September 7, 2005 - by
Future Doctor Bleeds Garnet And Gold

Sept. 7, 2005

The new football season is here and David Castillo’s schedule is packed. He’s got interviews to do, captains meetings, footballs to sign, charity events to attend, and church — not to mention all of the football-related activities that go along with playing at Florida State.

Oh, and let’s not forget about the fact that the Texas-born, Florida-raised Castillo recently took the MCAT in hopes of attending medical school at the conclusion of his football career. He’s walking down the hallway to find out from FSU assistant media relations director Jeff Purinton what’s next on the agenda. And then he’s off again, back the way he came.

“Welcome to a day in the life of David Castillo,” Purinton said. It comes with the territory of playing at a glamorous university, being a leader in a successful program, possessing the wisdom of spending six seasons at FSU and having the reputation of being one of the nicest guys in the world.

“I guess those closest to me would say I’m fun but I stay in my boundaries,” Castillo said. “I have never had a sip of alcohol in my life, I don’t do drugs and I am not a big partier. However, I’m caring and I’m generous. If I have something you need, I am going to give it you. That’s just the way I’ve always been.”

Having a relationship with God, Castillo said, puts everything in perspective, especially when life gets tough and his schedule gets swamped. “I am a church boy and my heart is anywhere I can reach out to people,”

Castillo said. “I feel like my duty in life is to be a good example in the midst of the public and my teammates.

In the whole scheme of things, I matter just as much as the next person. I would rather worry more about other people’s feelings than my own.”

Castillo understands sacrifice. Raised in a Christian household, he was taught about love, forgiveness, acceptance and the importance of an education. He understands that in football the team comes first.

Although Castillo, who had aspirations to be a baseball star, didn’t start playing football until his freshman year in high school, he learned early on that his actions off the field played as important a role as his actions on the field.

“I am very fortunate to have two sets of parents that have always been supportive of me,” Castillo said.

“They are encouraging of my goals, especially academics.

They know football will not last forever, especially because of all my injuries, so they wanted to make sure I got my education and pursued my dream of becoming a doctor.”

For the first two years of his career Castillo had every reason to ask “Why me?” about those injuries. The beginning of his collegiate career wasn’t exactly what he had envisioned. In 2000 and 2001, injuries sidelined the Palm Beach, Fla., native, and forced him to take a medical redshirt both seasons before ever stepping on the field.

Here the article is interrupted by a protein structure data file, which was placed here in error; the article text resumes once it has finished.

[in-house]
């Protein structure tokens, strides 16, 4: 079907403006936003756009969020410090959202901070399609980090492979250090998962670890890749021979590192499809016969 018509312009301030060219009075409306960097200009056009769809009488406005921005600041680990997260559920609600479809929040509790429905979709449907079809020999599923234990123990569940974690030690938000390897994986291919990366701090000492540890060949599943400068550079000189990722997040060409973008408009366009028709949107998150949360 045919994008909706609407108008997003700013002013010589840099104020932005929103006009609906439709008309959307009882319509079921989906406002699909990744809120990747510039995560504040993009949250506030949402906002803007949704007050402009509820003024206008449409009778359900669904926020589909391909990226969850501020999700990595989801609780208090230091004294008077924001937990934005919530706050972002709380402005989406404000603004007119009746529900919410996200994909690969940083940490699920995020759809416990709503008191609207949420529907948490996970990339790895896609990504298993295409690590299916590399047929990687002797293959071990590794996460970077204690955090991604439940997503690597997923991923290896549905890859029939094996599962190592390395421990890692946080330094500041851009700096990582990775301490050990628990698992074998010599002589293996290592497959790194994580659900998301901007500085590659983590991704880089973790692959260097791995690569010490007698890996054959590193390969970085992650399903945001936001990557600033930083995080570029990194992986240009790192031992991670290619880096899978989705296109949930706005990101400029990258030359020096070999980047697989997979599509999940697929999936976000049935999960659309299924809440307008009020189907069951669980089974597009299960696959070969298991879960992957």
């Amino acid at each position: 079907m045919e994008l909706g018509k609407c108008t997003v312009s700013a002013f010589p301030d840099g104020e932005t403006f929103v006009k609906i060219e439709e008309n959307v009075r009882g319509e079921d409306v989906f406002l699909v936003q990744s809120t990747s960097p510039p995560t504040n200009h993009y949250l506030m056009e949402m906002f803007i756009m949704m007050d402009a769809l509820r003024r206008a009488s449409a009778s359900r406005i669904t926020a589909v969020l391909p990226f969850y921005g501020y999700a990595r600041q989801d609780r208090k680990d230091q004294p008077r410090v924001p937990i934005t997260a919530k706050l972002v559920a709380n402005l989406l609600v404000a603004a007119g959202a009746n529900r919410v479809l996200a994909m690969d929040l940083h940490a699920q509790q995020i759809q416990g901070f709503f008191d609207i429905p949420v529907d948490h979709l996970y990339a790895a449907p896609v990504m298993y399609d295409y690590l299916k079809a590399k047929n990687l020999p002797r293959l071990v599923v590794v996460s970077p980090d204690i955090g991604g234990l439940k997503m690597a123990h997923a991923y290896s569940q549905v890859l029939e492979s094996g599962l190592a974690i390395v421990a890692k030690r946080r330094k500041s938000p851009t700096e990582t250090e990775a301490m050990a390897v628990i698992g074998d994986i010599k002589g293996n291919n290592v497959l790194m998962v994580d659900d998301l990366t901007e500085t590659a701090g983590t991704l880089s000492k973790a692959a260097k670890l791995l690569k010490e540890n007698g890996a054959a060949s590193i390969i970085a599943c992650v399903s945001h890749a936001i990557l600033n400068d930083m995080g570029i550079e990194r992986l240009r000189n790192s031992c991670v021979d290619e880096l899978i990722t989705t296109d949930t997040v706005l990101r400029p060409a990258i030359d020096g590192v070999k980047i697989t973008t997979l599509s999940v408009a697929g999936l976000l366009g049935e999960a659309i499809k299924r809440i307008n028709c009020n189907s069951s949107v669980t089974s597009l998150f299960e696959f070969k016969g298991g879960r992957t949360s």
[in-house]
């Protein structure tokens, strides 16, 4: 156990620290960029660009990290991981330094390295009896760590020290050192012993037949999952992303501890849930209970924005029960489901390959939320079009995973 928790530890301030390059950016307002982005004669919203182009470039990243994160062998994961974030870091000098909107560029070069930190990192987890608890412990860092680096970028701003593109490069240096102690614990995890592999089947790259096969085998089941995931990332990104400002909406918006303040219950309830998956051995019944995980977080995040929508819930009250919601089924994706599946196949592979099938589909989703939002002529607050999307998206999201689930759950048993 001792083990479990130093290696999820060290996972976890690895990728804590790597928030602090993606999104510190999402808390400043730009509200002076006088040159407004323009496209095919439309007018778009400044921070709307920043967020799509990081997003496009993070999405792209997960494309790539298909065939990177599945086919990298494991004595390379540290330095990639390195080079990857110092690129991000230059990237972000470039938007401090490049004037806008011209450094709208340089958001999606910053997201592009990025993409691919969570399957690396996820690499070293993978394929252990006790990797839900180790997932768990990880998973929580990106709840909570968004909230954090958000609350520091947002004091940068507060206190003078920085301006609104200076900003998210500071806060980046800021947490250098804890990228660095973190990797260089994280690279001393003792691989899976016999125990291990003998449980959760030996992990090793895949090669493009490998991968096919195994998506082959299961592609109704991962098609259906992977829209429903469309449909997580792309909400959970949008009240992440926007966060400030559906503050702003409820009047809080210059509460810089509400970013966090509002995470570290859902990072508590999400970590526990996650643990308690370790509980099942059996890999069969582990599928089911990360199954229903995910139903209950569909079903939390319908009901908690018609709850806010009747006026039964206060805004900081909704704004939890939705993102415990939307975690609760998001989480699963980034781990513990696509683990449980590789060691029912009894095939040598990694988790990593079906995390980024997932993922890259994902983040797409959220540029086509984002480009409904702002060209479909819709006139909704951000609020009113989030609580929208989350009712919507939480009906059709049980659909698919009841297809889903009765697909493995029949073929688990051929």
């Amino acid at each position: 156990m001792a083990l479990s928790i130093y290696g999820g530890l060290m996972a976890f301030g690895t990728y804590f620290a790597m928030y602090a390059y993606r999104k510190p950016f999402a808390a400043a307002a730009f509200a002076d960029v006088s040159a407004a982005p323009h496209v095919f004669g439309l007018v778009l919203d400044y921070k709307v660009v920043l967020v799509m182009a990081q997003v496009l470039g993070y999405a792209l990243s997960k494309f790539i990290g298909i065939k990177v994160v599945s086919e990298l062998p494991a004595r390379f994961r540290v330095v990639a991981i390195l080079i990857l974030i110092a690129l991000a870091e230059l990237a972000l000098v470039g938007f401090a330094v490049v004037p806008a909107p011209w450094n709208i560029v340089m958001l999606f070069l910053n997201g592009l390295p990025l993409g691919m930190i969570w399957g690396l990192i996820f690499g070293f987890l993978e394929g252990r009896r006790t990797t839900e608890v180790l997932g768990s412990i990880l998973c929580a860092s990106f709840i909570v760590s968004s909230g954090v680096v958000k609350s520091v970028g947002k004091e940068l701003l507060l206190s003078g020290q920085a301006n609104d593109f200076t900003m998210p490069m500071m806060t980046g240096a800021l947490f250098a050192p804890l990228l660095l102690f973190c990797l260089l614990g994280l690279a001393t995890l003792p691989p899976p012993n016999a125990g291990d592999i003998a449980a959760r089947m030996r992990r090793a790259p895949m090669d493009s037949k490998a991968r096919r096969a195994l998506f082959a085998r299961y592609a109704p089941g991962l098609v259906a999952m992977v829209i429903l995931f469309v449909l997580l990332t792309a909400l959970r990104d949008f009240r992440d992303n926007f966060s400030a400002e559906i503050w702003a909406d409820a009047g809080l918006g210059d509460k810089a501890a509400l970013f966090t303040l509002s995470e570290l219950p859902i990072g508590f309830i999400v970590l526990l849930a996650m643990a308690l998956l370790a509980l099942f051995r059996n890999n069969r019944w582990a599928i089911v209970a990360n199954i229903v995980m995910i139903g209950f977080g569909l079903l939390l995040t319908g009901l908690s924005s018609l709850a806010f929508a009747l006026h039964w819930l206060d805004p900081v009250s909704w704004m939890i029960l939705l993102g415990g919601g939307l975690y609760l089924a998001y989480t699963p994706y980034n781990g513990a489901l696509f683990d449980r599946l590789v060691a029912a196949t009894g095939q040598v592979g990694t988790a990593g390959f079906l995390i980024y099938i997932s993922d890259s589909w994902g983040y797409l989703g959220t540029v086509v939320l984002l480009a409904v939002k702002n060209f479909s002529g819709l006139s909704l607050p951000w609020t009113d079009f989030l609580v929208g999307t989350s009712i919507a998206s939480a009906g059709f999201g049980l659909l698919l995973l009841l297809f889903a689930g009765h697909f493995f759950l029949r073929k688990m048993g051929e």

If there was ever a time to feel sorry for himself, it was then. But Castillo never asked himself why. Instead he decided it wasn’t about him and asked God to use him in other ways.

“Sure there were times I was frustrated and wanted to give up,” said the 6-foot-2 senior. “But one day I decided to quit feeling sorry for myself because this was the situation God handed me so I had to deal with it. I tried to put a positive spin on the situation the best I could and I waited my time. Those first two years gave me a chance to focus on my academics and church among other things.”

Then on Aug. 31, 2002, Castillo took the field against Virginia and has remained a fixture on the Florida State offense ever since, starting three consecutive seasons at center. His 23 starts are the most by any
Seminole on the team entering the 2005 season.

An All-ACC second-team selection in 2003, Castillo is considered by the coaches, trainers and players to be the toughest player on the team. Last year, Castillo started eight games while playing in 10 of the Seminoles’ 12 games during the season. In his eyes, how-ever, the season was unfulfilling considering he missed the opener against Miami and the West Virginia contest at the Gator Bowl because of injury.

“I have so many personal goals for this season,” he said. “The main thing is I want to stay healthy. In a ream world, I would never have to take a play off. I bleed garnet and gold and I always will. I want everything I do to better this team in hopes of winning a national championship, so I’m not leaving the field unless someone carries me off.”

Castillo is the leader now. It is his voice that is heard and steps that are being followed. He knows people are watching him. He knows kids are looking for a role model. He is aware of the lure of the spot-light. He also knows none of this is an easy task.

“I am willing to do whatever it takes to be the best and to help my team out,” Castillo said. “I want to succeed, I want us to succeed and I know God has told me to stay focused. I’m not going to let anything
get in the way.”

By Tamara Metcalfe
FSU Sports Information
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